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Comment: Re:Stock splits do not affect value (Score 1) 404

by BlueMonk (#46900007) Attached to: Rand Paul Suggests Backing Bitcoin With Stocks
You make a good point. I guess my question then is, why would anyone *want* to give something being used primarily as a currency some intrinsic value when the currency we've been using for decades (centuries?) has none, and probably works best that way? Isn't the whole point of a currency to represent a market value and nothing else?

Comment: Re:Backwards (Score 1) 404

by BlueMonk (#46898973) Attached to: Rand Paul Suggests Backing Bitcoin With Stocks
Well, in the context of having something to "back the value" of a currency, that seems to be what's important because "the gold standard" is the gold standard of backing value, and I don't see how gold has any value that bitcoin doesn't in this regard. It's the limited quantity that gives it value (the ability to use something as a currency makes it valuable as a currency). The only thing that bitcoin is missing that gold has is the ability to melt it and wear it on your finger or neck. That might be the "value" of gold that bitcoin doesn't have. But when you look at all the gold sitting in Fort Knox, do you really think it (at one time) was functioning as a backing for currency because it was able to be turned into jewelry? I think it functions as a backing because of its scarcity, and its ability to be turned into coins (currency), not because of its intrinsic value as jewelry.

Comment: Backwards (Score 1) 404

by BlueMonk (#46898319) Attached to: Rand Paul Suggests Backing Bitcoin With Stocks
Bitcoin has more intrinsic value than stocks because because it's a limited resource whereas stocks can split and reverse split and are available at the whim of the company offering them. The Bitcoin supply is less volatile. The demand may be volatile, but the supply is quite predictable. Trying to back bitcoin with stocks and peg it to something sounds like nonsense to me. How do you peg something that's already pegged to a pre-determined supply. Bitcoin is every bit as "pegged" as gold as far as I can see.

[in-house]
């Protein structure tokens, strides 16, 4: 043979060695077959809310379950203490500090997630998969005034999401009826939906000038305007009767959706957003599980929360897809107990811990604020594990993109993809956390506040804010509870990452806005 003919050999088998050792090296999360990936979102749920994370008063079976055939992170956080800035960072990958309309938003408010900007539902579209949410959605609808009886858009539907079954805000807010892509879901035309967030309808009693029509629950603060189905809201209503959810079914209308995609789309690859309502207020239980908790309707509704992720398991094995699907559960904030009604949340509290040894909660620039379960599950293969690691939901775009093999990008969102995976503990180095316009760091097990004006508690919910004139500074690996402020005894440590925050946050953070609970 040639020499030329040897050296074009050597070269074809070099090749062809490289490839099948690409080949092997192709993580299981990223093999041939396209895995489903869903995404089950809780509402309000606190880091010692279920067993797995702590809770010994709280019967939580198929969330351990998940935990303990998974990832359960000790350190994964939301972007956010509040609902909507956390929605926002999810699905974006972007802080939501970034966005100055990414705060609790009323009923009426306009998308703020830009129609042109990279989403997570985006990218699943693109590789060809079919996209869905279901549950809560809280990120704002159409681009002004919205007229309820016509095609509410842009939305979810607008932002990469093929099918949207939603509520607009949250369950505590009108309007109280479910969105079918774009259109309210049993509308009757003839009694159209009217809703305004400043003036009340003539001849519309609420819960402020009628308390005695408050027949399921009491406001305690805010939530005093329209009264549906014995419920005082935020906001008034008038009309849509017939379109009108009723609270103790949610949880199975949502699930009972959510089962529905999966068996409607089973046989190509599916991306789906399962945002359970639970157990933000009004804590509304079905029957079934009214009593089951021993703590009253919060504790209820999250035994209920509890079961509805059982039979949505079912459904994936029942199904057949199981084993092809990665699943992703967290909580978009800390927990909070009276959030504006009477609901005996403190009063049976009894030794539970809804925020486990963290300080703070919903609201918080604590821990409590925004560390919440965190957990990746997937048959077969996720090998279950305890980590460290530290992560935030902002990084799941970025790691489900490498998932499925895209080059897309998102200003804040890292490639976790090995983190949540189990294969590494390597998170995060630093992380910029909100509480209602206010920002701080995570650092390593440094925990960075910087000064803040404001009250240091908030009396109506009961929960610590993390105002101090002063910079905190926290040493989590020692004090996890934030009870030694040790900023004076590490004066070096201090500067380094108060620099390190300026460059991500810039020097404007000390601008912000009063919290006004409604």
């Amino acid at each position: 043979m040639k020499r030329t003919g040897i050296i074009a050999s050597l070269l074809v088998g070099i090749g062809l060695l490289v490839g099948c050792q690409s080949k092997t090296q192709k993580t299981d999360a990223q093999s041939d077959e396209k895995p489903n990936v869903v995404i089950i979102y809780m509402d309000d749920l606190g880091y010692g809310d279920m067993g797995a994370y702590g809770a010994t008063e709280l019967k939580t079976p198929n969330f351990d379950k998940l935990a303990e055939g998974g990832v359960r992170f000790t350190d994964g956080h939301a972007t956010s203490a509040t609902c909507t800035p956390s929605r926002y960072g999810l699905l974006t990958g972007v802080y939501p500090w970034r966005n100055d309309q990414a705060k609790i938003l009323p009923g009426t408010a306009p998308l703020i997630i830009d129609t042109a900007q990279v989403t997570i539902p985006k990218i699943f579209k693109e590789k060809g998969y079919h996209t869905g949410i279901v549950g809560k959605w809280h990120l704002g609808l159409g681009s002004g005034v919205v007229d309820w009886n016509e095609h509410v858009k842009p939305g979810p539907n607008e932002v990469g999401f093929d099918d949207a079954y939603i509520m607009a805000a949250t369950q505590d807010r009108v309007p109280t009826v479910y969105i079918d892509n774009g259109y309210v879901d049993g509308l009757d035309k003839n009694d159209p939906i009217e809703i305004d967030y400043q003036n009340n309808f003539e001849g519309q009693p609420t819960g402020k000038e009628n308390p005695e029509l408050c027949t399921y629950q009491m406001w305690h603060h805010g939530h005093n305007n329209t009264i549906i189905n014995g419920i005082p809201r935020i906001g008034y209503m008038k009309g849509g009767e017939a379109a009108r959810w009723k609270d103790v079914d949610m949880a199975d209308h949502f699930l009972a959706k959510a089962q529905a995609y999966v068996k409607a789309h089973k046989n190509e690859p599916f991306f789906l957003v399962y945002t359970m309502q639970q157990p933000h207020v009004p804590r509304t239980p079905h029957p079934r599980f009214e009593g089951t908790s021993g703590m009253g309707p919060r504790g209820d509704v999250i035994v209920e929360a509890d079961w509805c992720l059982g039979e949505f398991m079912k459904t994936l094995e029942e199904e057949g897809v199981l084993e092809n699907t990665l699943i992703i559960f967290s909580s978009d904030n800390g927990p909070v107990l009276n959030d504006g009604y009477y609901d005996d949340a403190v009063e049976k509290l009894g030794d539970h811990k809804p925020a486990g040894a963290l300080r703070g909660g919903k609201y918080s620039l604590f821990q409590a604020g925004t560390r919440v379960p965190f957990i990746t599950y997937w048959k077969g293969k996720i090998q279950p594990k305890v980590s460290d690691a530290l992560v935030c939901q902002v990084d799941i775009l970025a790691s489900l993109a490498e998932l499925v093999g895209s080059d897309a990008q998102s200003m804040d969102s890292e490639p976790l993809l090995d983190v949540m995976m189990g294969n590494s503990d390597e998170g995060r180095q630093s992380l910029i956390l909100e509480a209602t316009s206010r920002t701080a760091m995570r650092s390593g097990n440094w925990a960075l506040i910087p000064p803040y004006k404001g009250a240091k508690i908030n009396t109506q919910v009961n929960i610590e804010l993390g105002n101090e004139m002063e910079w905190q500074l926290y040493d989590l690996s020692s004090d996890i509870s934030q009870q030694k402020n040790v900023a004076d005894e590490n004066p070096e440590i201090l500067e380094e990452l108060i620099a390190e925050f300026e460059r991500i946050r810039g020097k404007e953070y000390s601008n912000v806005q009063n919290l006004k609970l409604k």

Comment: Re:Yes. (Score 3, Insightful) 338

by BlueMonk (#46867107) Attached to: To Save the Internet We Need To Own the Means of Distribution
That view is way oversimplified and completely ignores how our evolving society has changed the rules. If Internet and phones disappeared tomorrow, people would likely start dying in much greater numbers in the not-too-distant future. We now depend heavily on this sort of communication to know where food and water needs to be. People don't live near sources of food and water any more because they don't need to any more because other technologies have sprung up to make it possible to survive without doing so. If those go away, so do the people.

Comment: Re:This is hysterical! (Score 1) 695

by BlueMonk (#46337269) Attached to: Mt. Gox Gone? Apparent Theft Shakes Bitcoin World
It's not over yet. I had bought a total of about 20 bitcoins for a total of about $600. After the price went up, I sold 2 of them and got all my money back (in my own bank). Now I may have lost 13 of them on MtGox, but that still leaves me with enough in my cold storage wallet and on my mobile device to get 2 to 3 gaming desktops from bitcoinshop.us at no out-of-pocket cost to me.

And who knows, if by some miracle MtGox doesn't simply lose everything they were holding for everyone, I might even still have enough to buy about 10... at no out-of-pocket cost to me. Doesn't sound like such a bad idea either way.

Comment: Re:This is hysterical! (Score 1) 695

by BlueMonk (#46334969) Attached to: Mt. Gox Gone? Apparent Theft Shakes Bitcoin World
I can't quite tell if you're being ironic but I found your point confusing. I think we're both saying that bitcoins are worth more than monopoly money. But when you say that Monopoly money is worth more than diamonds I'm lost. You didn't spend Monopoly money, you spent bitcoins. I can't even tell if you're agreeing with me or not.

Comment: Re:Bad analogies (Score 1) 695

by BlueMonk (#46334685) Attached to: Mt. Gox Gone? Apparent Theft Shakes Bitcoin World
I could ask if you'd call dollars worthless when a US big bank fails. But we all know big US banks are too big to fail :). Seriously, though, I didn't want to use a bank analogy because it was too obvious with too many parallels to be drawn. Usually that's a mark of a good analogy, but in this case I'm trying to avoid dragging in a multitude of parallel analogies. The point was to focus on a very simple and broad aspect of the suggestion: that one merchant represents the industry without specifically talking about currency or banking or exchanges. Regardless of whether you're talking about currency or any goods, why would one *generally* suggest that the value of a merchant's goods go to nothing universally when only a single merchant is failing? Just to point out how widely applicable (or ridiculous) the notion is, I chose something as different as possible.

If you had better tools, you could more effectively demonstrate your total incompetence.

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